Biological Control of Two-Spotted Spider Mites on Homegrown Strawberries

Prepared by Roger Francis, Charleston County Extension Agent, Clemson University. (New 02/10.)

HGIC 2219

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Strawberries are a favorite fruit of many families in South Carolina. Every year, many home gardeners grow strawberries in their gardens or in containers. While several pests attack strawberry plants, the two-spotted spider mite (Tetranychus urticae Koch)is the pest that causes the greatest damage and is the most difficult to control. Two-spotted spider mites (TSSM) feed and live on the underside of leaves, making control of this pest very difficult. They reproduce quickly in warm temperatures. Because of these characteristics, good control of TSSM can be very difficult for home gardeners.

Commercial miticides that are effective in TSSM control are not available for homeowner use. Products that are available to homeowners may not be very effective.

Two-spotted spider mite
Two-spotted spider mite
Chad Smith, Coastal Research & Education Center, Clemson University

Description

An adult TSSM has a pale green body with two dark spots on its back, hence the name “two-spotted”. TSSM are very small in size (about 1/60 of an inch) making them difficult to see with the naked eye. The female TSSM is larger than the male.

TSSM with a pale green color are “active” (feeding and laying eggs). During winter, females change color to a reddish orange. TSSM with a reddish orange color are “dormant” and are not feeding or laying eggs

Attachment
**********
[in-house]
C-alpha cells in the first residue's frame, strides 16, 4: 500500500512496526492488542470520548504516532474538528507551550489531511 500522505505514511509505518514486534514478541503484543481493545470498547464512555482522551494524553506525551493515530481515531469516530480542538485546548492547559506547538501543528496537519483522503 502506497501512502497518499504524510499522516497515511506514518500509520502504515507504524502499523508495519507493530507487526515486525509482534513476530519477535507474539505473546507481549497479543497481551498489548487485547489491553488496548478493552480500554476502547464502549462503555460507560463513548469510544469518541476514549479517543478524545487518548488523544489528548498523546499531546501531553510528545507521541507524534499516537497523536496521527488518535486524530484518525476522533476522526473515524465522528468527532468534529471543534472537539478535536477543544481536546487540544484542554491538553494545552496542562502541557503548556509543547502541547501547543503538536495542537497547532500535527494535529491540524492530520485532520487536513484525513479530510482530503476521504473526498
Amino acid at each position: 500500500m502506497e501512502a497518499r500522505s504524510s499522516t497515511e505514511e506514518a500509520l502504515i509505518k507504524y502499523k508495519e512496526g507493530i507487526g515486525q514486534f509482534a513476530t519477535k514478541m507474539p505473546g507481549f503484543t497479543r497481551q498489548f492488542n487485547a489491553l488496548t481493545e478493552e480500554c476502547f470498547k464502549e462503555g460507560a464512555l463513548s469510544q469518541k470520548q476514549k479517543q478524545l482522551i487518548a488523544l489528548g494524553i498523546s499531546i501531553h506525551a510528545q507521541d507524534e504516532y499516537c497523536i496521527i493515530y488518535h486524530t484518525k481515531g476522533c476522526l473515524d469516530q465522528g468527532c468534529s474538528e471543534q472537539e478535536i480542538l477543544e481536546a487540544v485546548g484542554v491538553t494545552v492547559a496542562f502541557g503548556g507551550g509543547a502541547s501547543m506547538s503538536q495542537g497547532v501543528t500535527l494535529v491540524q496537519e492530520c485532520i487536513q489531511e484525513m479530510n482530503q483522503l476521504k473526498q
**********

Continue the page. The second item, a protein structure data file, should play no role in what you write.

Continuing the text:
Effects of Temperature on Spider Mites

Spider mites prefer hot and dry conditions. They are most active between 48 °F and 111 °F; however, they prefer temperatures between 55 °F and 98 °F. TSSM feeding and reproduction depends on body temperature, and the body temperature of the mite depends on air temperature.

Females can lay up to 100 eggs in an average lifetime of 68 days. Depending on day and night time temperatures, TSSM eggs will hatch between 3-19 days. At temperatures below 48 °F, a spider mite egg will hatch in about 19 days. At temperatures above 70 °F, spider mite eggs will hatch in 3-7 days.

TSSM goes through four stages of development from egg to adult. Spider mite eggs are round and clear. They are laid on the undersides of leaves. The first set of eggs is generally laid on the lowest leaves on the plant. When a spider mite egg hatches, it produces a young spider mite that starts to feed immediately.

Damage

Both adults and young feed on the underside of the plant leaf. TSSM feed by sucking plant juice. Symptoms of plants affected by TSSM are:

  • Stunted growth
  • Yellow mottling of leaves
  • Small and misshaped fruits
  • Bronzing of leaf underside (with severe feeding)

Biological Control

Biological control of TSSM offers homeowners the best option and safest way to control this pest. Biological control is safe for the homeowner, pets and the environment. Most of the miticides used in commercial strawberry production are not available for use by homeowners.

Predatory Mites: Two species of predatory mites that are effective in controlling TSSM on strawberries are Phytoseiulus persimilis and Neoseiulus californicus.

Phytoseinulus persimilis, a predatory mite
Phytoseiulus persimilis, a predatory mite
Roger Francis, Charleston County, Clemson Extension Service

Releasing these predatory mite species will give the homeowner season-long control of TSSM. Other crops in the garden will also benefit from the release of the predatory mites. Releasing predatory mites will also encourage and promote the population build-up of other beneficial insects in the home garden that feed on TSSM.